• work safely;
  • work efficiently by using best practices;
  • produce quality work;
  • satisfy customers;
  • motivate subordinates; and
  • communicate well with others.

5.  The Company Has a Poor Employee Performance-Evaluation Process
The employee evaluation process is a painful exercise in many companies. First, supervisors must write a short summary of a subordinate’s performance on subjective issues that often include:

  • job knowledge;
  • problem solving;
  • professionalism;
  • motivation; and
  • interaction with others.

These criteria are subjective and rather meaningless in driving the right behaviors in employees. The performance metrics for a controller may include the following objective (vs. subjective) metrics:

  • timely financial statements (statements issued by the 10th of the month);
  • accurate financial statements;
  • timely and accurate work-in-process reports;
  • age of receivables equal to less than 40 days of sales (assures cash flow); and
  • timely filing and payment of payroll and other tax returns.
Performance metrics for a foreman may include:
  • safety (as measured by audits and number of incidents);
  • quality (as measured by rework and customer surveys);
  • customer satisfaction (as measured by customer surveys);
  • labor budget to actual labor costs (ability to meet the labor budget);
  • total cost budget to actual costs incurred (ability to meet the job’s budget); and
  • schedule performance (ability to meet the schedule).

The evaluation process should tie in with the incentive compensation plan. The metrics identified for each position should be meaningful. Evaluations are of little value unless they are simple to create and provide periodic feedback (at least quarterly) to the employee.

6.   Performance is Measured by Profitability Alone

The common measurement of success is net income reported on a financial statement. However, it is not always the most complete measurement. Consider cash flows. Profits are meaningless if a business cannot collect receivables and runs out of cash. The worst case is the firm that must borrow money to pay bonuses. If the company is truly profitable, then cash should be available.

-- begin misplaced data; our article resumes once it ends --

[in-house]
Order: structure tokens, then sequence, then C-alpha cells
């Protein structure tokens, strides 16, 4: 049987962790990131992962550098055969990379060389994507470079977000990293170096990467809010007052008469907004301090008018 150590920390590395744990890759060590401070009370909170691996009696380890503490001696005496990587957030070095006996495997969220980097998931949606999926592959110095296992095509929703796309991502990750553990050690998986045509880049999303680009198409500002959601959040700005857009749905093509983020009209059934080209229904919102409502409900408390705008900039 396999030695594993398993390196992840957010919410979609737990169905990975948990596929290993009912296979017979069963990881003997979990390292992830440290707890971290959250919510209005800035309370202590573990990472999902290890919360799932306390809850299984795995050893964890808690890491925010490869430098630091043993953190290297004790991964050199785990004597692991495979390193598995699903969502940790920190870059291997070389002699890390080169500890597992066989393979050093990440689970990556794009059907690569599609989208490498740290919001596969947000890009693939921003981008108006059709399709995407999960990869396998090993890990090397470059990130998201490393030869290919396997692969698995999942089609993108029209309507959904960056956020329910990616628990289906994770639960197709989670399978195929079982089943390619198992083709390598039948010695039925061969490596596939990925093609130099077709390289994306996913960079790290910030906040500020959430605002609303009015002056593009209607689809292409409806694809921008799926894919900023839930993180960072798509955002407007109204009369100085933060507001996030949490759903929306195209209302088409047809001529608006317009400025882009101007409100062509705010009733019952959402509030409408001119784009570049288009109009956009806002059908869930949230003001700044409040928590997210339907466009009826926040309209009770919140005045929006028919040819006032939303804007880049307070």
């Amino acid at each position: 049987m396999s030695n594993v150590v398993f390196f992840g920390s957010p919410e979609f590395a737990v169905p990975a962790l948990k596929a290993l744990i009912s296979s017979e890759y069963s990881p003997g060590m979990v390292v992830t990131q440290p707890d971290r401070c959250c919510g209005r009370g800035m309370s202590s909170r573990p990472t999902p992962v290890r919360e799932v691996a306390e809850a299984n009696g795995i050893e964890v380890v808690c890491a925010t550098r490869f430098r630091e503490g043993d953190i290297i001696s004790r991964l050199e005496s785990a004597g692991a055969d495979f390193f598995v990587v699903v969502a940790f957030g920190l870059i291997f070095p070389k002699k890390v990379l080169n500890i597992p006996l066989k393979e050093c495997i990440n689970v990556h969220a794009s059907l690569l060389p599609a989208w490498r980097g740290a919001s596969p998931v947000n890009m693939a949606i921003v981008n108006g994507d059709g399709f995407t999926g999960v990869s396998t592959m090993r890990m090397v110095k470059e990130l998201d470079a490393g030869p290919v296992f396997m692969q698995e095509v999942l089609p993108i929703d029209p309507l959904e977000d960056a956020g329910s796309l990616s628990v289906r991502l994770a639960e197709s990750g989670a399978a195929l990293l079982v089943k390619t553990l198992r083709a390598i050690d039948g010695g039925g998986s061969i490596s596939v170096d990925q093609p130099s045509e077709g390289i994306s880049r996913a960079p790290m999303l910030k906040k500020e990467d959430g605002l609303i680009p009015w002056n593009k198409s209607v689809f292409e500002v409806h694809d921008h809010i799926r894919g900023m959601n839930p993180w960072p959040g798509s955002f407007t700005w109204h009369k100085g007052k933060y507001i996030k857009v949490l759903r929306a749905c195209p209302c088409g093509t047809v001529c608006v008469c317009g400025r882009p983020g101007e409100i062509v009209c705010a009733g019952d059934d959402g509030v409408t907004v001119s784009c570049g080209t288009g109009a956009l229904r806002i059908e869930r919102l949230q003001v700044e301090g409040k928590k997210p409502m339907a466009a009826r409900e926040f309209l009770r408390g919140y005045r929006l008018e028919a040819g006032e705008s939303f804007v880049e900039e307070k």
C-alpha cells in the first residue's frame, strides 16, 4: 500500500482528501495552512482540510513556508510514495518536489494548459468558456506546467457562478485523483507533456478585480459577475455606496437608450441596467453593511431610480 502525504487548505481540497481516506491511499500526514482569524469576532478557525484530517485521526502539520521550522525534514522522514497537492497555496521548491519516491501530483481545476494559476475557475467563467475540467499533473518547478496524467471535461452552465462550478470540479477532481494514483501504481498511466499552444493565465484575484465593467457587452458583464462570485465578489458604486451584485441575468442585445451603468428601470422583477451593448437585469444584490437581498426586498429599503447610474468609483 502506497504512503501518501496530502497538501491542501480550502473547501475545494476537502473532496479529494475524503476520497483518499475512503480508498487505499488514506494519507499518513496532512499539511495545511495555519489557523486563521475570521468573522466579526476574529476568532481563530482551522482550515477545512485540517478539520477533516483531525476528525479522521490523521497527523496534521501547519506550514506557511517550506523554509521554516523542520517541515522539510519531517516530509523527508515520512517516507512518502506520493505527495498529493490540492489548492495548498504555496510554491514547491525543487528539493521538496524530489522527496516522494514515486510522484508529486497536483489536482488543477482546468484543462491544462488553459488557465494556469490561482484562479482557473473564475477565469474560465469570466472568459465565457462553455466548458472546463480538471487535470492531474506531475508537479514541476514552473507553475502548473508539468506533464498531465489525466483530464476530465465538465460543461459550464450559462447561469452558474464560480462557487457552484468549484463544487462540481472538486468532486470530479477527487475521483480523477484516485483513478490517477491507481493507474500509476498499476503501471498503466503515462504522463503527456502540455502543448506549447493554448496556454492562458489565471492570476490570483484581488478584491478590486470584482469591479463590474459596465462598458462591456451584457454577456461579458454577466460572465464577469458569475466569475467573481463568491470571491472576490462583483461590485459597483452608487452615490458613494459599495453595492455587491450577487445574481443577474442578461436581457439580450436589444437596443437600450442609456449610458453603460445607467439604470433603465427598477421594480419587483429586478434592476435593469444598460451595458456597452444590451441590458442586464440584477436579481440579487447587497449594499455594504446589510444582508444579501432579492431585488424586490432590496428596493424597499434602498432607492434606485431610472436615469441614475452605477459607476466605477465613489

Many bonus plans in other industries are not driven by profits, but free cash flow. Free cash flow is the cash generated from business operations less the acquisition costs of new capital assets such as equipment, trucks and cars (regardless if they are financed or paid for with cash). A company that consumes most of its cash flow by acquiring new equipment will have little, none or negative free cash flow, but may be very profitable because the cost of new fixed assets is allocated over several years on a financial statement.

Other issues such as safety, customer service, quality, and developing subordinates are essential to the long-term profitability of the company and often are included as measures of success and performance.

7.  The Best People May Work on the Worst Jobs

In a project-based “beat-the-budget” incentive plan, the best people may suffer if they are placed on the toughest jobs. Sometimes the best job a field manager can do for his company is to save it from losing a considerable amount of money due to earlier estimating errors or unforeseen problems. In a project-based incentive plan, this ends up affecting the compensation of the best people because they spend the majority of time on jobs with little or no chance to beat the estimate unless some allowance is made.

8.  The Plan Promotes Divisional vs. Corporate Behavior

Plans that primarily provide bonuses for division vs. company-wide performance can promote “me first” behavior. The company’s success comes secondary to an individual’s own financial success. Under these plans, senior managers may go to extremes to promote their division at the expense of the whole company. Then the firm suffers. An exception is the bonus paid to foremen who save labor hours on a project. Labor hours are the main variable a foreman can control and are the best measurement of field productivity.

9.   Costs are Miscoded and Resources are Hoarded

There are many different tricks of the trade that field managers can use to make one project look good at the expense of another. Plans that pay bonuses based on the success of individual projects but do not set up any consequences for project losses promote a “me first” mentality at the cost of other projects. Field managers may fight over the best people and equipment, hoarding them without regard to any other projects in the company.

10.   The Incentive Plan Itself Causes Division

There is always some tension between estimating and operations. However, with some incentive compensation programs, when an estimator leaves something out of the estimate, it affects the project team’s compensation, adding to the tension. Additionally, if field managers are moved on and off jobs, issues about how to split bonuses arise because everyone will not agree on who really contributed to the project’s success.